Europe

Period dignity officer job axed after backlash for appointing a man

The Period Dignity Regional Lead Officer job has been unceremoniously scrapped following uproar about it being given to a man.

Officials say the role in Scotland was axed after people received ‘threats and abuse’.

The appointment of Jason Grant, from Dundee, sparked a major backlash, with critics saying the role should have gone to a woman.

The job was intended to promote access to free sanitary products in schools and colleges in the Tay region, and would have also seen Mr Grant discuss issues around the menopause.

‘Alternative ways’ of delivering those services are now being explored.

Dundee & Angus College confirmed on Tuesday that the position would not continue despite last month’s announcement.

It asked that a ‘spirit of kindness’ is extended to those involved in the Period Dignity Working Group, which includes representatives of Dundee and Angus College, Perth College, Angus Council and Dundee City Council.

A spokesperson for the Period Dignity Working Group added: ‘It is regrettable that given the threats and abuse levelled at individuals in recent weeks, the Period Dignity Regional Lead Officer role will not continue.

‘The working group is now looking closely at alternative ways to deliver these vital services in line with the legal requirements of the Period Products (Free Provision) (Scotland) Act 2021.

‘Meanwhile, support will continue to be provided to the colleagues and students who have been subjected to personal attack. Their safety and wellbeing is of paramount importance.’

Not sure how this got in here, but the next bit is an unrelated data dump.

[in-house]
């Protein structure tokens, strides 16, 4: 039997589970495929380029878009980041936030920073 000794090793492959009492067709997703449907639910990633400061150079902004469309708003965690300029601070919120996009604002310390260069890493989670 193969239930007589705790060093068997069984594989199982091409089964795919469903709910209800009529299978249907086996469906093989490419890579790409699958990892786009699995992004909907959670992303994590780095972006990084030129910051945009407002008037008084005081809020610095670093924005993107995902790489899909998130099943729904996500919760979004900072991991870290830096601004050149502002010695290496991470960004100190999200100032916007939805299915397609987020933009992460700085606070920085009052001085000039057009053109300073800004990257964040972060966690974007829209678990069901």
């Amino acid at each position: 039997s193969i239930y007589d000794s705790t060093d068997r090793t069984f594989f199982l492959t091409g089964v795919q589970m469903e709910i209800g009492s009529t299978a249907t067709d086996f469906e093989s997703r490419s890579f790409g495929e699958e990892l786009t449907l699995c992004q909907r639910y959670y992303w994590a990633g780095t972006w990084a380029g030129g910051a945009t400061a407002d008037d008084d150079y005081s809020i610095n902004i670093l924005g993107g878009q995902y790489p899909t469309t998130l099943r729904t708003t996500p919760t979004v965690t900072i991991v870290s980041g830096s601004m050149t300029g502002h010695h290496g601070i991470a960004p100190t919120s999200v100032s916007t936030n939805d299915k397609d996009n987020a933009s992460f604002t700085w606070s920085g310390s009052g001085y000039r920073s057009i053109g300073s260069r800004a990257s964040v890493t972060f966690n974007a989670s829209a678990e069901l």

The spokesperson continued: ‘The group’s joint work to provide free period products is rooted in kindness.

‘We therefore ask that the same spirit of kindness is extended to those involved, and that their privacy is respected.’

Mr Grant’s appointment was the first role of its kind in the country, but sparked an outcry across social media.

Former tennis star Martina Navratilova said choosing Mr Grant for the role was ‘f***ing ridiculous’, while Susan Dalgety, a newspaper columnist and women’s rights campaigner, tweeted: ‘I have no idea why anyone thought it was a good idea to appoint a bloke.’

SNP MP Ian Blackford said at the time that a woman would be better for the role.

He told Sky News: ‘I think it’s important that we get the policy right, I think it’s important that we implement it and I would have thought, as a principle, it would be far better that women are in these posts than anyone else.’

Mr Grant said in an earlier statement announcing his new role: ‘I think being a man will help me to break down barriers, reduce stigma and encourage more open discussions.

‘Although affecting women directly, periods are an issue for everyone.’

He added: ‘It’s time to normalise these topics and get real around the subject.

‘I believe I can make progress by proving this isn’t just a female topic, encouraging conversations across all genders and educating and engaging new audiences.’

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